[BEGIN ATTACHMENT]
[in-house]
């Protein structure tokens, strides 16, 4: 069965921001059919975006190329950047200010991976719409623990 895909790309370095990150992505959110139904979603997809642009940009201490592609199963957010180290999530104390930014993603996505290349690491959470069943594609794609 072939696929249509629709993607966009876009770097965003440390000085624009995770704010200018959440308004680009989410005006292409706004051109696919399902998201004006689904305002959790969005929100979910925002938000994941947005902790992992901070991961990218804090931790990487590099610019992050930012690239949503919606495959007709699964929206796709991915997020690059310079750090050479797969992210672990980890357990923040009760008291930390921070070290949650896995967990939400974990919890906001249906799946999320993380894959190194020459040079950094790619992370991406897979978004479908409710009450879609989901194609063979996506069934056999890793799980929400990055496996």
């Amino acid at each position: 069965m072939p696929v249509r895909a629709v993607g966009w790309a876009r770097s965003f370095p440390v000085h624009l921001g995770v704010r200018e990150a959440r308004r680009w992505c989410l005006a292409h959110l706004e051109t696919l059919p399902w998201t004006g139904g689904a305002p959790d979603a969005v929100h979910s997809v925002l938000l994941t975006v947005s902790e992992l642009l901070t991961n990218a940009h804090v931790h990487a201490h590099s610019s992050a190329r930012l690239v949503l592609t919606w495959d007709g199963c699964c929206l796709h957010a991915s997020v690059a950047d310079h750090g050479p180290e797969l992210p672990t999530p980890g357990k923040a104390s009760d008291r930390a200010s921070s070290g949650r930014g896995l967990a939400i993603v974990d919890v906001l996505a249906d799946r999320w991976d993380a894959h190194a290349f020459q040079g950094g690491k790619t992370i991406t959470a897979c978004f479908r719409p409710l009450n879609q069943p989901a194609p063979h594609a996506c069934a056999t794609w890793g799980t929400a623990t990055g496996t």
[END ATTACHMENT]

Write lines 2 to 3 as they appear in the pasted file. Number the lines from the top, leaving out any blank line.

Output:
């Protein structure tokens, strides 16, 4: 069965921001059919975006190329950047200010991976719409623990 895909790309370095990150992505959110139904979603997809642009940009201490592609199963957010180290999530104390930014993603996505290349690491959470069943594609794609 072939696929249509629709993607966009876009770097965003440390000085624009995770704010200018959440308004680009989410005006292409706004051109696919399902998201004006689904305002959790969005929100979910925002938000994941947005902790992992901070991961990218804090931790990487590099610019992050930012690239949503919606495959007709699964929206796709991915997020690059310079750090050479797969992210672990980890357990923040009760008291930390921070070290949650896995967990939400974990919890906001249906799946999320993380894959190194020459040079950094790619992370991406897979978004479908409710009450879609989901194609063979996506069934056999890793799980929400990055496996």
């Amino acid at each position: 069965m072939p696929v249509r895909a629709v993607g966009w790309a876009r770097s965003f370095p440390v000085h624009l921001g995770v704010r200018e990150a959440r308004r680009w992505c989410l005006a292409h959110l706004e051109t696919l059919p399902w998201t004006g139904g689904a305002p959790d979603a969005v929100h979910s997809v925002l938000l994941t975006v947005s902790e992992l642009l901070t991961n990218a940009h804090v931790h990487a201490h590099s610019s992050a190329r930012l690239v949503l592609t919606w495959d007709g199963c699964c929206l796709h957010a991915s997020v690059a950047d310079h750090g050479p180290e797969l992210p672990t999530p980890g357990k923040a104390s009760d008291r930390a200010s921070s070290g949650r930014g896995l967990a939400i993603v974990d919890v906001l996505a249906d799946r999320w991976d993380a894959h190194a290349f020459q040079g950094g690491k790619t992370i991406t959470a897979c978004f479908r719409p409710l009450n879609q069943p989901a194609p063979h594609a996506c069934a056999t794609w890793g799980t929400a623990t990055g496996t």